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DOI: 10.7759/cureus.14984; PMCID: PMC8194500


Anorectal malformations (ARMs) can occur in isolation or in association with other anomalies, most commonly those of the genitourinary systems. Morbidity and mortality are highest among patients who develop end-stage renal disease (ESRD) either from severe congenital anomalies (dysplastic kidneys) or from repeated infections in those who have vesicoureteral reflux or persistent recto-urinary fistulas. We describe our management strategy for a patient born with an ARM and bilateral dysplastic kidneys to highlight the nuances and complex decision-making considerations required in taking care of this complex patient population. Our patient is a male twin born at 32 weeks' gestational age who was found to have bilateral dysplastic kidneys on prenatal ultrasound. On initial examination, an imperforate anus was identified along with a severe urethral stricture. Full workup also revealed sacral dysgenesis and confirmation of the dysplastic kidneys. On day of life 3, a laparoscopic diverting sigmoid colostomy was performed; urologic evaluation confirmed the severe urethral stricture, which required dilation to place an 8F council tip catheter. Due to his small size, peritoneal dialysis could not be initiated until five weeks of age. As full volumes could not be reached with peritoneal dialysis, he was soon transitioned to continuous renal replacement therapy. At five months of age, a laparoscopic-assisted posterior sagittal anorectoplasty (PSARP) was performed. As his urethral stricture had worsened, a suprapubic catheter had been placed for bladder decompression. Reversal of his colostomy was performed 15 days after PSARP. Unfortunately, the patient required three further surgical interventions due to abdominal wall and inguinal hernias contributing to filling and emptying dysfunction when utilizing peritoneal dialysis. He is currently 16 months of age and remains inpatient due to intermittent hemodialysis requirements along with autocycling of his peritoneal dialysis. He is working on developmental milestones, can pull to a stand, and is currently being evaluated for kidney transplantation. The development of ESRD in a neonate or infant with an ARM is rare and can be due to congenital dysplasia or agenesis of bilateral kidneys. While peritoneal dialysis is the preferred approach, catheter dysfunction can result from intra-abdominal adhesions or inadequate fluid removal from inguinal or abdominal wall hernias that form in the setting of increased intra-abdominal pressure required for peritoneal dialysis. Close collaboration is required between pediatric surgeons, nephrologists, and urologists to facilitate colonic and urologic reconstruction and manage catheter-related complications.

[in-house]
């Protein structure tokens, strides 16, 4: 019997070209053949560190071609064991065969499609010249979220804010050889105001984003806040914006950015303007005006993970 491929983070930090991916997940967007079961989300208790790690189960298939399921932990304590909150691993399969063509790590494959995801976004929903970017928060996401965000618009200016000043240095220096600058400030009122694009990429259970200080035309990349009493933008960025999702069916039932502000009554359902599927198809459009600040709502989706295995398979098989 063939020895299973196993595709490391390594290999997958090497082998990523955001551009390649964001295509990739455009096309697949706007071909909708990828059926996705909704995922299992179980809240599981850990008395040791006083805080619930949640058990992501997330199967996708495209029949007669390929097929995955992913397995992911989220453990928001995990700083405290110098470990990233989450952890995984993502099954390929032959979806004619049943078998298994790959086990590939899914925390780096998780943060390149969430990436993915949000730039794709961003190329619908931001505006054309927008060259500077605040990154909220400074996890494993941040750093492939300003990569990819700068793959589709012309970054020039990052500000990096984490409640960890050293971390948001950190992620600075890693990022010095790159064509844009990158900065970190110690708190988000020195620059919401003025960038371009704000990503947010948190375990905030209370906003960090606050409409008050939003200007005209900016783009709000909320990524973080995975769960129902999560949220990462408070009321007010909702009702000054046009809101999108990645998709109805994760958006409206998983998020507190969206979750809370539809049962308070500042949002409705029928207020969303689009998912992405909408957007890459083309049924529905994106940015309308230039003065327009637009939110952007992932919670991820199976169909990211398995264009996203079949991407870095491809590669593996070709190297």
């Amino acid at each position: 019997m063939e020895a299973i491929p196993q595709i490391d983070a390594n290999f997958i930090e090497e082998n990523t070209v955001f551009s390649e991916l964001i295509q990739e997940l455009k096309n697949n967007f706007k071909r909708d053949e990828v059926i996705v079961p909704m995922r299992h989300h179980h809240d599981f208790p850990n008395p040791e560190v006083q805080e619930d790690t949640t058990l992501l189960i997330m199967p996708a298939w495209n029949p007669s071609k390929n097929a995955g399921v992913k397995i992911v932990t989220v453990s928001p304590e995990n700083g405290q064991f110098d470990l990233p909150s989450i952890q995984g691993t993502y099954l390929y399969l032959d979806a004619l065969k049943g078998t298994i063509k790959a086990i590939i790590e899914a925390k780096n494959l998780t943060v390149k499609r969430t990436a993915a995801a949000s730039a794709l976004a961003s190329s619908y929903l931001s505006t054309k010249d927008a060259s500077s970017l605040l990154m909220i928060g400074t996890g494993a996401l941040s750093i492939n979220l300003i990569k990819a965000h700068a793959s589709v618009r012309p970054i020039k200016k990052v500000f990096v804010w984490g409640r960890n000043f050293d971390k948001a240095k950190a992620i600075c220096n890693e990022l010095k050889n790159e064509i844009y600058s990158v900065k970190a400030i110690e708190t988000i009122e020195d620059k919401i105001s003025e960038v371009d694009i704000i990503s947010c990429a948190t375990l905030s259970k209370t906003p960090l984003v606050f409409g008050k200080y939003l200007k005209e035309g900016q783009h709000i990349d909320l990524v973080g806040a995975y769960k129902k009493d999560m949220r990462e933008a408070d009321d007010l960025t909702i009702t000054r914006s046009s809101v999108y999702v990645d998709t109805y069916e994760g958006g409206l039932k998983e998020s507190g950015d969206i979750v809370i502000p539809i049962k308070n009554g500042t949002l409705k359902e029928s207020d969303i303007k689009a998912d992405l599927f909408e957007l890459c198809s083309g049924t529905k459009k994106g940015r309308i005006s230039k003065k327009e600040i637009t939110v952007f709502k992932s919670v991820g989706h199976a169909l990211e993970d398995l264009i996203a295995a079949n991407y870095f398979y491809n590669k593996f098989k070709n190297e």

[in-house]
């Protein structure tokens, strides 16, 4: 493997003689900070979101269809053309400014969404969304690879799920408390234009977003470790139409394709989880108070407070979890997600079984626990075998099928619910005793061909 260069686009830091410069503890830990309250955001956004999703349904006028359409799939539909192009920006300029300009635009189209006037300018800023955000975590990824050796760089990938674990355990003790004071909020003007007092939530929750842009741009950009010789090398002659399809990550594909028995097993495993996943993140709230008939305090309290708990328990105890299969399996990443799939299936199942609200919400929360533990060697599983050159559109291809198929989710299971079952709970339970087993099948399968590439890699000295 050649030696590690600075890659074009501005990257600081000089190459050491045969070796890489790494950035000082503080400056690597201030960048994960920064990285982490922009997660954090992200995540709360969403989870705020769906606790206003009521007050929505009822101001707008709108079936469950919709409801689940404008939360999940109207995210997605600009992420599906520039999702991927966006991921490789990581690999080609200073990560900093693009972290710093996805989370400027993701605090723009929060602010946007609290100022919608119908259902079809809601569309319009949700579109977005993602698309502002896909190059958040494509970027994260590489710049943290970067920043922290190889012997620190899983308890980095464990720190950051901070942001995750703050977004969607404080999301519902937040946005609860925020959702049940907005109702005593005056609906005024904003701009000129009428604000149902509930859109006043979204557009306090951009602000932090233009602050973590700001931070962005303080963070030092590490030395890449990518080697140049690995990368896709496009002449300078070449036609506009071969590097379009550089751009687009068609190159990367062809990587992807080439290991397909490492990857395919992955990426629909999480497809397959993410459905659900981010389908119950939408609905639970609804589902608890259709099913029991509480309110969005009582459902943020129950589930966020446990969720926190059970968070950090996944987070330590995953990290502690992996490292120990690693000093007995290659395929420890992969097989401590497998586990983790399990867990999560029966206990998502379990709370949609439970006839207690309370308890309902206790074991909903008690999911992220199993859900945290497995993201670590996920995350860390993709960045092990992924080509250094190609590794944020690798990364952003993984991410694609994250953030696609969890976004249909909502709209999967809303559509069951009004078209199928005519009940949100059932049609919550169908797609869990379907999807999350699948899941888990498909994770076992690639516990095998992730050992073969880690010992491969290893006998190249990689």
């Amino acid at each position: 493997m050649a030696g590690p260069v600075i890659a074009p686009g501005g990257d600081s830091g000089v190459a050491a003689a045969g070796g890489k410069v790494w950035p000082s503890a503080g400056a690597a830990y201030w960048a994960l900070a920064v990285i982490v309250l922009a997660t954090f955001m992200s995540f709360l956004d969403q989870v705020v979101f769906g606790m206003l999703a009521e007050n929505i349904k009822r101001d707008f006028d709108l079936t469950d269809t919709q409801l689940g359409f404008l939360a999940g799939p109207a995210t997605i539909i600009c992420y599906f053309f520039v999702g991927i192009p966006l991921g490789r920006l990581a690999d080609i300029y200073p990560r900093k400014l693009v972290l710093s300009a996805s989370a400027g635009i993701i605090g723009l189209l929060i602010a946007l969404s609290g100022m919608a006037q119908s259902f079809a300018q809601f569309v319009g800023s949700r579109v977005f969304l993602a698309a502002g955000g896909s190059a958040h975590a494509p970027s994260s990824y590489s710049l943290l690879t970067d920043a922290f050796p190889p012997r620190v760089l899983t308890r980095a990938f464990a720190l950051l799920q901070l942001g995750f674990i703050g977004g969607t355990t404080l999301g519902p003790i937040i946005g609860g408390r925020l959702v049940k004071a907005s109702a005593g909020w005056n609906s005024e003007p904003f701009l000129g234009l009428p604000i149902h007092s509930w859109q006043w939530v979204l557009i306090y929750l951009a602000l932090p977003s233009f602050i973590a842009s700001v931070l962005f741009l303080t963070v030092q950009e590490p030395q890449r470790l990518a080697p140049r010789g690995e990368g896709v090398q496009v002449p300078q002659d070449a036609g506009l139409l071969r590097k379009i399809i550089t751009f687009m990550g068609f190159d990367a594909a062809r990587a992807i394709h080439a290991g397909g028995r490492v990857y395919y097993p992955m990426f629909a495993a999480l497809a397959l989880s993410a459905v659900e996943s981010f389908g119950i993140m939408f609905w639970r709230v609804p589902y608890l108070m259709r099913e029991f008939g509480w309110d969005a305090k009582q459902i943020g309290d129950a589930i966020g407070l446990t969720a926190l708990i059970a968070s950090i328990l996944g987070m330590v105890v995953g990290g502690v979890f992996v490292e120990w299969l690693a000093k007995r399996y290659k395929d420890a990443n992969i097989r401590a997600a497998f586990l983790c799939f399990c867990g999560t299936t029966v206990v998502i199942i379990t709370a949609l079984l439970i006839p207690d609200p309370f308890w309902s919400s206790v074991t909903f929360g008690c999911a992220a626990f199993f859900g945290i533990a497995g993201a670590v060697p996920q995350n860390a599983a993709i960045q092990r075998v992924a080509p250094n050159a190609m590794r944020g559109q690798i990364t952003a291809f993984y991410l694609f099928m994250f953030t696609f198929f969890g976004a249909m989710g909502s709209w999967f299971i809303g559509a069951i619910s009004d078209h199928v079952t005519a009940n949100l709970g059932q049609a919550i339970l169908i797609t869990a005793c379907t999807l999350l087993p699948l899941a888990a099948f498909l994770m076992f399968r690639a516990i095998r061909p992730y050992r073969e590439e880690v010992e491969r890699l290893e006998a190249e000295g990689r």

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anorectal malformation; colorectal; colorectal surgery; end stage renal disease; lower gi surgery; pediatric surgery; urinary anomaly; vacterl


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